The foremost theme is the emergence of “unconscious knowledge”, mostly of an intuitional character. Jean Gebser refers to this as an “irruption” (which is equally, a disruption). This intuitional or unconscious knowledge is not the abstract, conceptual kind of knowledge of the mental-rational or perspectivising consciousness structure, but living knowledge. Rosenstock-Huessy calls it “survival knowledge”, although “sur-vival” has, in Rosenstock-Huessy’s social philosophy, the special meaning of “trans-cendent” or of “outrunning” decay and nihilism.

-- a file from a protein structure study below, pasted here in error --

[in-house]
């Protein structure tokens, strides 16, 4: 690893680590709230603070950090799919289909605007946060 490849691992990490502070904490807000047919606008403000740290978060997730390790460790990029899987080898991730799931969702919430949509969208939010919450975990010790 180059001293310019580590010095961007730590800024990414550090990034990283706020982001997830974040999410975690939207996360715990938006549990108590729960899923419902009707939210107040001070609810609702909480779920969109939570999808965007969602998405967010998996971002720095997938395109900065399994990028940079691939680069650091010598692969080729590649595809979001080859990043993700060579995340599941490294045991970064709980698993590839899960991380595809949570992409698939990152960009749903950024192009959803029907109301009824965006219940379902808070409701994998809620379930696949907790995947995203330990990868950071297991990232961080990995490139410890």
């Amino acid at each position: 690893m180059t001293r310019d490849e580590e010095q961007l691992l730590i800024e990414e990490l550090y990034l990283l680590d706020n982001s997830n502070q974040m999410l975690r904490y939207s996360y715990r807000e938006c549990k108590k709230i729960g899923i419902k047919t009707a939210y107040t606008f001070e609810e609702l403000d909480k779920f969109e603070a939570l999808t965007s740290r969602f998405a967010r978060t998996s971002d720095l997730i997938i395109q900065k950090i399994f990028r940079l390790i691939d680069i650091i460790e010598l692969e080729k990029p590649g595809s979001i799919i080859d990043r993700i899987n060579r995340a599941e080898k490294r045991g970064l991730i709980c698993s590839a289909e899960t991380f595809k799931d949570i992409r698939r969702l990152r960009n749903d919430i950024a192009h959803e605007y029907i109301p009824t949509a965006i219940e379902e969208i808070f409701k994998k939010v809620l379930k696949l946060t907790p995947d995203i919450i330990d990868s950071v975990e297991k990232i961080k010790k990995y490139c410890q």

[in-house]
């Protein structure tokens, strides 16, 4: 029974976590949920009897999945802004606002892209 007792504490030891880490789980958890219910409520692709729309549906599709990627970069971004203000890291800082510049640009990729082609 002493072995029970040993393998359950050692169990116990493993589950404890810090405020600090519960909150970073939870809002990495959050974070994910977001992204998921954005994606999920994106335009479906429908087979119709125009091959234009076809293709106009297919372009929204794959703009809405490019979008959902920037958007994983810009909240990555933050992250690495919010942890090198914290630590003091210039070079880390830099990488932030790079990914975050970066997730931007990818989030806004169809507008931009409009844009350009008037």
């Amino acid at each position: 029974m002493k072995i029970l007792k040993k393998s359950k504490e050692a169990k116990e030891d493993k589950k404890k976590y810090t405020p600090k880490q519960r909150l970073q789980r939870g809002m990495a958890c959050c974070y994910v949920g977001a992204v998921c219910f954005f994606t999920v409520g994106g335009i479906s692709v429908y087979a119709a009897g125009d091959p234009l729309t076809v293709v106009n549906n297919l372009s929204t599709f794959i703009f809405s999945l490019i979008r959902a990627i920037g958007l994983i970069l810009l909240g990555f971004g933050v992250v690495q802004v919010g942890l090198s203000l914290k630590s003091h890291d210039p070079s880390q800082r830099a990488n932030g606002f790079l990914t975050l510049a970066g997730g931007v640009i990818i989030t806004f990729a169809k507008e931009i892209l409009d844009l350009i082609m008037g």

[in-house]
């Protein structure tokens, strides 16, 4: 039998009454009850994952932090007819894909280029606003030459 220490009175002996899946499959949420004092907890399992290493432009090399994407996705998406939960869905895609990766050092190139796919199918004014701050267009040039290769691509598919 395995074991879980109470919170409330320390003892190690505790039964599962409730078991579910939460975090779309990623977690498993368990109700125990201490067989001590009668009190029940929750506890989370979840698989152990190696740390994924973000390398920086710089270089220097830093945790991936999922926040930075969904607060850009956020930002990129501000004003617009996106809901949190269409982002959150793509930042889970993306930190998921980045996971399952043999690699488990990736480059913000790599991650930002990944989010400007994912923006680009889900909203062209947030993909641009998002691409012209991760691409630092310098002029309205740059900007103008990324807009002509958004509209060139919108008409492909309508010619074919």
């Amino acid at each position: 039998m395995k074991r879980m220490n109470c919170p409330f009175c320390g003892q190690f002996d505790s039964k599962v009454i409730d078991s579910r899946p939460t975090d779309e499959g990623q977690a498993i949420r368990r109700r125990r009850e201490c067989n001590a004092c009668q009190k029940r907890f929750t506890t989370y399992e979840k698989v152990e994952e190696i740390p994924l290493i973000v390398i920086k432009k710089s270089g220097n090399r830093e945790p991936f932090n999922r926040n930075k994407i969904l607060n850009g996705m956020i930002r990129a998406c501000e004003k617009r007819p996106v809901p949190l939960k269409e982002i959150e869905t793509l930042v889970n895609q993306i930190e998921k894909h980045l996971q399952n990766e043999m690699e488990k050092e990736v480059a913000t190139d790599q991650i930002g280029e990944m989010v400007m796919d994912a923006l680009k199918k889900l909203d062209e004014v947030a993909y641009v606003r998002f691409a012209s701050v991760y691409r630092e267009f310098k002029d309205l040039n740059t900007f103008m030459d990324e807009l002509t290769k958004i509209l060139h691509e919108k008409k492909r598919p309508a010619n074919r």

The emergence of this unconscious knowledge is both irruptive and disruptive. But because it is living knowledge it is transformative and transfigurative, powerful enough to bring about a “new heaven and a new Earth”. This is, for example, the premise of van den Berg’s “metabletic phenomenology” as adopted by Robert Romanyshyn, and discussed in his essay on “The Despotic Eye” and in his book Technology as Symptom and Dream. It is also the premise of Jean Gebser’s cultural philosophy in The Ever-Present Origin. It is also, significantly, the title of one of Eckhart Tolle’s books – “A New Earth“. The emergence of unconscious knowledge is synchronistically the transformation of the cosmos. This is not just a change of the “world picture” or models or what we call at present a “paradigm shift”. Because consciousness and cosmos are “co-evolutionary” — the term frequently used today — the cosmos physically mutates along with any mutation in consciousness structure. Knowledge of this co-evolutionary character of consciousness and reality is what Blake calls “The Marriage of Heaven and Hell“, nirvana and samsara.